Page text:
Curricular practical Training (CPT) is defined as employment which is an integral or important part of the F–1′s curriculum including alternate work/study, internship, cooperative education, or any other type or required internship or practicum which is offered by sponsoring employers through cooperative agreements with the school. No INS approval is required.
An undergraduate student must have completed nine months of study before being eligible to accept CPT. A graduate student may begin CPT immediately, so long as the practical training is required by the degree program; otherwise, the graduate student is subject to the nine–month rule.
Under a rule generally applicable to F–1 practical training employment, a student who falls out of status and therefore must apply for reinstatement to lawful student status, but who had been pursuing a full course of study in lawful F–1 status prior to falling out of status, is not required to wait for the passage of a new nine–month period before engaging in CPT.
Any employment required to complete degree requirements qualifies for CPT whether or not it is for–credit course. Employment not required but which is important to the program of study may qualify. The student must receive academic credit for the employment, the “course” including the employment must be listed in the school’s course handbook with a description which indicates the course is designed for hands–on–experience, and an assigned faculty member must oversee the course.
The final type of employer authorization was redefined by the INS in July, 1992, in an attempt to consolidate two separate categories of practical training, pre–completion and post–completion of studies. Whereas in the past students could avail themselves of up to a total of two years of pre–completion and post–completion full–time practical training is permitted. Part–time practical training is deducted at one–half the full–time rate.
Student must have been enrolled for nine consecutive months. The requirement could have been meet while the F–1 was studying full–time for all or a portion of the nine months while in another lawful status which allows full–time study (including, but not limited to F–2, J–2, H–4, L–2, or dependent E status).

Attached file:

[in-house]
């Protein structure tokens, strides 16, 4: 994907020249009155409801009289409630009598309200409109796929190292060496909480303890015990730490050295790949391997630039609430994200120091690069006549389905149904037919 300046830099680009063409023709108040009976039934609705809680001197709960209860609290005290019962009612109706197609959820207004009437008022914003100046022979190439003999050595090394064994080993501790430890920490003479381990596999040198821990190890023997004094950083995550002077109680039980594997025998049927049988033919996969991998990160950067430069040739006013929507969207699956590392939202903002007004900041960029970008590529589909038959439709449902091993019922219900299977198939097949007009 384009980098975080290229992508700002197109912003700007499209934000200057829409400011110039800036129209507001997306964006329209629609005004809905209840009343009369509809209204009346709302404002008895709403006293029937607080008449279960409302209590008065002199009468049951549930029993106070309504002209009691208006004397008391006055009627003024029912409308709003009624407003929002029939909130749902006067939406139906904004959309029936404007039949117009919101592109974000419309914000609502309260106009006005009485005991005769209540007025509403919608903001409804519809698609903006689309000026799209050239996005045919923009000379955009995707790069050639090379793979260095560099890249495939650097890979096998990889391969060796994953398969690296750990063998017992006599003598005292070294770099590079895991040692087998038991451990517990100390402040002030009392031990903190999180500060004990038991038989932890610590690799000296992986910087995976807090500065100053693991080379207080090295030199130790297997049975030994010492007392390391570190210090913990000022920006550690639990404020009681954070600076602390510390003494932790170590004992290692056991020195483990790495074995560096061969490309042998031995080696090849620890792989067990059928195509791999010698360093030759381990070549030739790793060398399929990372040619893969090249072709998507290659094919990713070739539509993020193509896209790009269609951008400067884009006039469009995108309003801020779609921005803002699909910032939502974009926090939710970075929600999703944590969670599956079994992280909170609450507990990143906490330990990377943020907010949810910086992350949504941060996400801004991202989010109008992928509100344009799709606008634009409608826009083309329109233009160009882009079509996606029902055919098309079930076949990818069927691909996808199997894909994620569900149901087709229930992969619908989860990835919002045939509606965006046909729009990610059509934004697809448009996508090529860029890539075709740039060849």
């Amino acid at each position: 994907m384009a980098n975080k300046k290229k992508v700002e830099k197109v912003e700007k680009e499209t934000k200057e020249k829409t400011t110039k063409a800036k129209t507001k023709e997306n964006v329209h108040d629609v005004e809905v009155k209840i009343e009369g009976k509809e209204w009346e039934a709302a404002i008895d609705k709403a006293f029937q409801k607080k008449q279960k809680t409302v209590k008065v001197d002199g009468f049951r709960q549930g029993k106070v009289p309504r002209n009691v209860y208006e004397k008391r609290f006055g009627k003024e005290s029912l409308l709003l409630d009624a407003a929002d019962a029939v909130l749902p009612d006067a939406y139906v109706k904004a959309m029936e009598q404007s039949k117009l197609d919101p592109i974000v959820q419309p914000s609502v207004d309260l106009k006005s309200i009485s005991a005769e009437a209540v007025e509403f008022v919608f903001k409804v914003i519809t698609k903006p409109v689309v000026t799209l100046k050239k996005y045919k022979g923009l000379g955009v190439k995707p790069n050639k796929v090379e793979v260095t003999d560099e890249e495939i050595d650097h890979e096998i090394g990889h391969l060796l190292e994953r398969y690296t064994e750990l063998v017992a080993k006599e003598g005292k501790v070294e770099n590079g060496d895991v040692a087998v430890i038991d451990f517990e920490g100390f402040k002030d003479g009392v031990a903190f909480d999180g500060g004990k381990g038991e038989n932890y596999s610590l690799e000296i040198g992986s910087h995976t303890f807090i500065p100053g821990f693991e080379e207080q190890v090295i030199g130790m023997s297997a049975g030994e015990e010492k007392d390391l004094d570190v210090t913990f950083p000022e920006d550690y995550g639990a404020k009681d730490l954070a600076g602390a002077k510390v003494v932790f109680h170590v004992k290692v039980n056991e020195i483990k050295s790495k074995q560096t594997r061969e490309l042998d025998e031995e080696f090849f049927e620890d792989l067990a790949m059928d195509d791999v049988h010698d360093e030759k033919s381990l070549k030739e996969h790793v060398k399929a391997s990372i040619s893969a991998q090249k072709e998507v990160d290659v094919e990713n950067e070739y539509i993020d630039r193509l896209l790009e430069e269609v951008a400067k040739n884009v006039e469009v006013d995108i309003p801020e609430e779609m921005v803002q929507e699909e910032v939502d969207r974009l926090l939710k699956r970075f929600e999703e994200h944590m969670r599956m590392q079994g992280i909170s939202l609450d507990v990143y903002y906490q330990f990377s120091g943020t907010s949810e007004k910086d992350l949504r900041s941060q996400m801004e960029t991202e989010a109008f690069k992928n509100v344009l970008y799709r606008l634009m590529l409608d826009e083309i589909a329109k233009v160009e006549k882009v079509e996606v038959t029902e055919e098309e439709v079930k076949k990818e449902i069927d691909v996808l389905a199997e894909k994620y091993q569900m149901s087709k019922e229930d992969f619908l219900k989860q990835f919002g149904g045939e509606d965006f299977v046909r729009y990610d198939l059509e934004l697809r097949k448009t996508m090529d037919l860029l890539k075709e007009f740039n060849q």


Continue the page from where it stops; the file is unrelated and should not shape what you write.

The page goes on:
Optional practical training (OPT) must be related to the student’s major area of study and is available in four instances: while school is in session (limited to part–time only); during the student’s annual vacation and at other times that the school is not in session; after completion of all course requirements for the degree (if the student is in a bachelor’s, master’s, or doctoral degree program); and after completion of the course of study.
The student must apply to the DSO for an endorsement on Form I–538 recommmending OPT. An offer of employment is not a prerequisite to applying for OPT. In a processing change effective June 3, 1995, an F–1 student seeking an EAD for practical training must submit the application to a Regional Service Center for processing. Student seeking OPT after completion of studies may apply as early as 90 days prior to completion or as late as 60 days after completion.
The F–1 may not receive more than 12 months of OPT unless thereafter the F–1 to begin a new course of study, or accumulates a one year absence from the U.S. before returning to resume the same course of study or changes to another nonimmigrant status for one year and then changes back to F–1 status.
Students should recognize that once OPT is granted, it cannot be recaptured if the student should decide not to use it or should the student be unable to find a training opportunity.
During the authorized period of training, reentry to the U.S. is permitted if the F–1 has a valid visa, the I–20 ID (Student) Copy, and the EAD issued for practical training, provided that the student has not violated his or her visa status.
A little notice in the F–1 student regulations suspends an F–1′s employment authorization for any type of employment where the USDOL certifies to INS that there is a strike or there labor dispute in progress at the place of employment in the occupation in which the F–1 student is working.
Please call the the Dean of Students (580)-745-2080 or call the Social Security Administration (580) 924–8202, 1–800–772–1213.